The benefit of attending meet-ups and conferences is that, compared to papers and webinars, you can hear and understand questions and you can talk to the speakers and other audience members during the breaks. Especially in conferences, in the formal presentation, you hear a scientific report, while in the breaks you can learn all the false turns the researchers have taken in their endeavors but have no place in short scientific communications.
As I mentioned last October regarding the ACM Data Science Camp Silicon Valley, the field of advanced analytics is full of hype. Data scientists are perceived like demigods, but in reality, their employment can be insecure and harsh.
Indeed, I often hear from data scientists that they are treated like shamans, i.e., a person regarded as having access to, and influence in, the world of benevolent and malevolent spirits, who typically enters into a trance state during a ritual, and practices divination and healing.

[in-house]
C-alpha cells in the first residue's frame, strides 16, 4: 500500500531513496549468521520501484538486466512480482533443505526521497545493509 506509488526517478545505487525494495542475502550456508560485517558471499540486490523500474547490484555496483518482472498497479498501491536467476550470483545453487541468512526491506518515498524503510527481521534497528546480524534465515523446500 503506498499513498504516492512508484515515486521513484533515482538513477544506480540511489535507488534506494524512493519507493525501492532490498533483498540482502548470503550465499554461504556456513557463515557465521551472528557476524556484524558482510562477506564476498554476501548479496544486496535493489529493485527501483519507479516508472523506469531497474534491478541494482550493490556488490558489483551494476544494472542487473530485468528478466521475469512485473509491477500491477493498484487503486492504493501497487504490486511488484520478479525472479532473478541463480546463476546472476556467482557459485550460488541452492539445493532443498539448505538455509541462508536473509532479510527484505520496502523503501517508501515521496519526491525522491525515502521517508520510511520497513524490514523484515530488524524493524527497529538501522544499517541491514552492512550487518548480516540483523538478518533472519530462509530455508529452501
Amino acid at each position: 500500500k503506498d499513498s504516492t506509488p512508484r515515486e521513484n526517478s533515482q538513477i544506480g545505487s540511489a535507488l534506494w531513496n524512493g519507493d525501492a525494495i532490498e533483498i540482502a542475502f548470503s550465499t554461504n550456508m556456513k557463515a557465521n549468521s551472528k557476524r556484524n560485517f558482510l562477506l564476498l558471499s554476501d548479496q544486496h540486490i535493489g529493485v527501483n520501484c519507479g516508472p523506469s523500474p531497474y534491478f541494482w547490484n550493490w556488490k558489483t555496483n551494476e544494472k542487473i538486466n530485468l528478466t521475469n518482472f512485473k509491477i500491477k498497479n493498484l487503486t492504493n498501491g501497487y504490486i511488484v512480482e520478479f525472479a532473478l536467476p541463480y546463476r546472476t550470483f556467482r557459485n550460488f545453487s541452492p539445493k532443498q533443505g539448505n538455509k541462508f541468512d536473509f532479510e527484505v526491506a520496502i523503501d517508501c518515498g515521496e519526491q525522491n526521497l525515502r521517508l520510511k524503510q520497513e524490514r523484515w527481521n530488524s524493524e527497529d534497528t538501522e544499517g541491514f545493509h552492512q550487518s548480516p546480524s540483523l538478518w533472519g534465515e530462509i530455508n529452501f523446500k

When the organization has a problem it cannot solve and the scientists or engineers are at the end of their wit, they collect big data and deposed it a the feet of their data scientists in the hope to get a miracle by the next day. A problem can only be solved when the causality is known, and correlation does not imply causality. There is no magic algorithm the data scientists can throw at the data and solve the engineering riddle.
In the end, the data scientists have to be able to go back to first principles. However, their training and experience make them more diffident to project preconceptions into the data, and their toolbox allows them to formulate hypotheses and test them statistically more efficiently. There are no data shamans.